Is it Yahtzee? Is it poker? How to play poker dice

We take a look at an old game that seems like poker, except with dice instead of cards. Welcome to poker dice.


If you open up a well-stocked games cupboard — let’s say the kind you might find in an opulent old mansion house with thick carpets, secret passageways and guests carrying guilty secrets — you might find a set of unusual looking dice. Instead of numbers, they have playing card symbols on their sides: an ace, a king, a queen, a jack, a 10 and a nine.

These are “poker dice”, and you can use them to play a game of the same name.

If you’ve played draw poker and/or Yahtzee, you’ll quickly come to the conclusion that poker dice is a combination of the two. In fact, despite a name suggesting an ancient Asian heritage, Yahtzee was developed in Canada in the 20th century, based on poker dice.

So by learning how to play poker dice, you’re essentially learning where one of your old childhood favourite games came from. And you’re adding another fun entry on your list of poker games.


The idea of poker dice, much like any kind of poker, is to make the best “hand” possible. We don’t have cards in poker dice, but the idea is to make a poker hand using the symbols on the dice.


With only six sides on each die, there are far fewer combinations of hands available to players, and the symbols on the dice also do not have suits. So we’re restricted to the following hands, almost all of which have an exact equivalent in poker:

Five of a kind
Four of a kind
Full house
Three of a kind
Two pair
One pair

The exceptions are at the top and the bottom. Five of a kind is precisely that: five dice showing the same symbol. And “bust” is the name given what we’d call a high-card hand in poker, i.e., five symbols without any matching at all.

As in poker, the player with the best hand wins.


The game needs a minimum of two players. The first player rolls all five dice simultaneously and sees what symbols land face up. He or she can then choose to keep any of the five dice, putting them to one side, and re-roll the remainder.

Three rolls produces three-of-a-kind

In the picture (fig 1), you can see that the first roll produced two kings, one ace, one jack and one nine. The player decided to keep the two kings and re-roll the other three dice.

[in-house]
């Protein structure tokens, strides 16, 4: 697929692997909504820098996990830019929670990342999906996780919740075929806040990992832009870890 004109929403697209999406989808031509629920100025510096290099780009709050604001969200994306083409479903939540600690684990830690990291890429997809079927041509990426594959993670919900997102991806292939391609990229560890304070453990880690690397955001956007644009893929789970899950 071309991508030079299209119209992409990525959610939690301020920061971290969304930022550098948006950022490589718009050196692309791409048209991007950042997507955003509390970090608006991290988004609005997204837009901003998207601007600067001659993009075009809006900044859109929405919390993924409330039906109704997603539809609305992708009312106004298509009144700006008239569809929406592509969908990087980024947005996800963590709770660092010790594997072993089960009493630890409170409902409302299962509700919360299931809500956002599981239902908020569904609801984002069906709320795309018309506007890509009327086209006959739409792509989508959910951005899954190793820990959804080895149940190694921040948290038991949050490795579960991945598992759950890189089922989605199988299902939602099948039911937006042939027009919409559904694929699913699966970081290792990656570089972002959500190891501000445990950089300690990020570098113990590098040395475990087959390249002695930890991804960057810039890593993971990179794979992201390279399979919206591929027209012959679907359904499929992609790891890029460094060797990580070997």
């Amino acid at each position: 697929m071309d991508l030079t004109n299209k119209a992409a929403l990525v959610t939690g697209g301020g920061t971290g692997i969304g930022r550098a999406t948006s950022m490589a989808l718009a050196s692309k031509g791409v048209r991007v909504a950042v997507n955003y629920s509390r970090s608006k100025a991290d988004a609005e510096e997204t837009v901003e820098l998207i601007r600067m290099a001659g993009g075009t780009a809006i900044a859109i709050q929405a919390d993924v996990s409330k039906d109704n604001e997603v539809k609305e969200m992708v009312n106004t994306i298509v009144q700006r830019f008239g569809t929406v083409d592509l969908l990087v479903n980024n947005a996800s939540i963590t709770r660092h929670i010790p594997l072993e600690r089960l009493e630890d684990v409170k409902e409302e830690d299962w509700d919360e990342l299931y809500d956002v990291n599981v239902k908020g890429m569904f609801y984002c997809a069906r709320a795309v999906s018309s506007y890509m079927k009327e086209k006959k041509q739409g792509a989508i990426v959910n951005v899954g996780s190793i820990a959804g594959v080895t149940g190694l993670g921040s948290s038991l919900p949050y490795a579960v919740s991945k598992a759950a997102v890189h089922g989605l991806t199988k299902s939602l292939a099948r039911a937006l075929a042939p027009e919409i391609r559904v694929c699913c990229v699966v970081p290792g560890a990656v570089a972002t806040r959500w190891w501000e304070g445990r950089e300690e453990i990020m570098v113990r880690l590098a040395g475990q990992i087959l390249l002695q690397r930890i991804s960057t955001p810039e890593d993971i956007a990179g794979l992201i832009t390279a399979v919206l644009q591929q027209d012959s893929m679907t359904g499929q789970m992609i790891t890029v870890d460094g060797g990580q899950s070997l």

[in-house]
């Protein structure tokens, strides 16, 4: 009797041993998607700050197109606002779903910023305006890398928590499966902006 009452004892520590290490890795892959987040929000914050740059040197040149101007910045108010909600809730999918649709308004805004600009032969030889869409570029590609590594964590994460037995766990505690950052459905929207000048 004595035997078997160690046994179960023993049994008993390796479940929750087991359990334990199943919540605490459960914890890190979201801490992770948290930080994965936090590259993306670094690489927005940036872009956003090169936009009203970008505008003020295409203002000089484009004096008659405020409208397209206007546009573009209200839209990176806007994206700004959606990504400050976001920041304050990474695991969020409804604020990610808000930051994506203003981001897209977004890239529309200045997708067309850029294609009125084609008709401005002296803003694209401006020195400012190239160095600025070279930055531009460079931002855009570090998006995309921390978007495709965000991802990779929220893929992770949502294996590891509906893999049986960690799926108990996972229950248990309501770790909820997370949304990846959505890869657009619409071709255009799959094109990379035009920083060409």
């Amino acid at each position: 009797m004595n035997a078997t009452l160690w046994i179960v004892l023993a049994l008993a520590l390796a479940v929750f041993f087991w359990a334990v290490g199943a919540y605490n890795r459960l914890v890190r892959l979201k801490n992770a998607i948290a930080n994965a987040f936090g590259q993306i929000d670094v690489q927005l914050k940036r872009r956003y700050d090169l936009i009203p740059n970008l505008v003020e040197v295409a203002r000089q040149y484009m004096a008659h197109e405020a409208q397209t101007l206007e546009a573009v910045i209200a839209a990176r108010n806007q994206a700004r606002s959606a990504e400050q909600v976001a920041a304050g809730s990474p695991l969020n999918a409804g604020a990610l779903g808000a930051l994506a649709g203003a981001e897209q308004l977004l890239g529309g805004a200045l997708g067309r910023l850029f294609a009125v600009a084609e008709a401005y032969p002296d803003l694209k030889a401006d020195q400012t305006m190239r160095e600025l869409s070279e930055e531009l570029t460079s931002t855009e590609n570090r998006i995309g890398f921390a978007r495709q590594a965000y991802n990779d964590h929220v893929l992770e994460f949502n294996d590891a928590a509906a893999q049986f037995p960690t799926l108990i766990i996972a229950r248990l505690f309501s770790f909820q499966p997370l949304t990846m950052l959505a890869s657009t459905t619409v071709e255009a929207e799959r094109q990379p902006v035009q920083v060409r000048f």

After the second roll, the process then repeats. The player can choose to keep any of the re-rolled dice, placing them with the kept dice from before, and rolling the remainder. In our example, the player rolled one more king, which he kept, and rolled the other two again (fig. 2).

No more rolls are permitted after the third. The player then looks at all the dice and makes the best five-dice hand from the symbols showing. In our example, we didn’t roll any more kings. So our best hand is three-of-a-kind, kings (fig. 3).

The dice then pass to the next player, who has three rolls to make a hand. In our example, Player 2’s first roll brings a king, queen and jack, which she keeps. She then rolls an ace on the second roll, and a 10 on the third. Player 2 ends with a straight — i.e., five symbols in sequence.

Player 2’s straight wins

If there are more players, they then take their turns. When all players have rolled the dice three times, the “round” is over and the player with the best hand wins. If two or more players have a pair, the player with the highest pair wins. The same applies to three, four or five of a kind. The player with the highest ranking version of that hand wins the round.

A couple of quick additional rules:

If a player rolls a strong hand on their first or second roll — let’s say, they immediately roll a full house — they are permitted to surrender their subsequent rolls. It’s not mandatory to roll three times, if you wish to roll fewer.

If the player wants, he or she can re-roll any previously “kept” dice on a subsequent roll. For instance, if you kept two queens on the first roll, but the your second roll had a ten, jack and a king, you might want to keep one queen, along with the 10, jack and king, and roll the other queen, which you kept the first time, in the hope of getting a nine or ace.


It’s not easy to implement incremental betting in poker dice because each player takes their turn in full before the dice pass to their opponent. You can’t bet on flop, turn and river, so to speak.

Instead, any betting is simply done before the rolls commence — every player paying some kind of ante — with the winner scooping everything at the end of the round.

You might even just want to play poker dice without betting. It’s a good way to introduce some basic poker concepts of hand ranking to new players, without scaring them off.

It’s similar to playing poker online. You can do it for play money for free.


If you’re looking for a slightly more complicated variation on poker dice, with potential for more bluffing and betting, then think about “Liar’s Dice”. We’ll probably cover that some time in the future, but in the meantime, Google is your friend.

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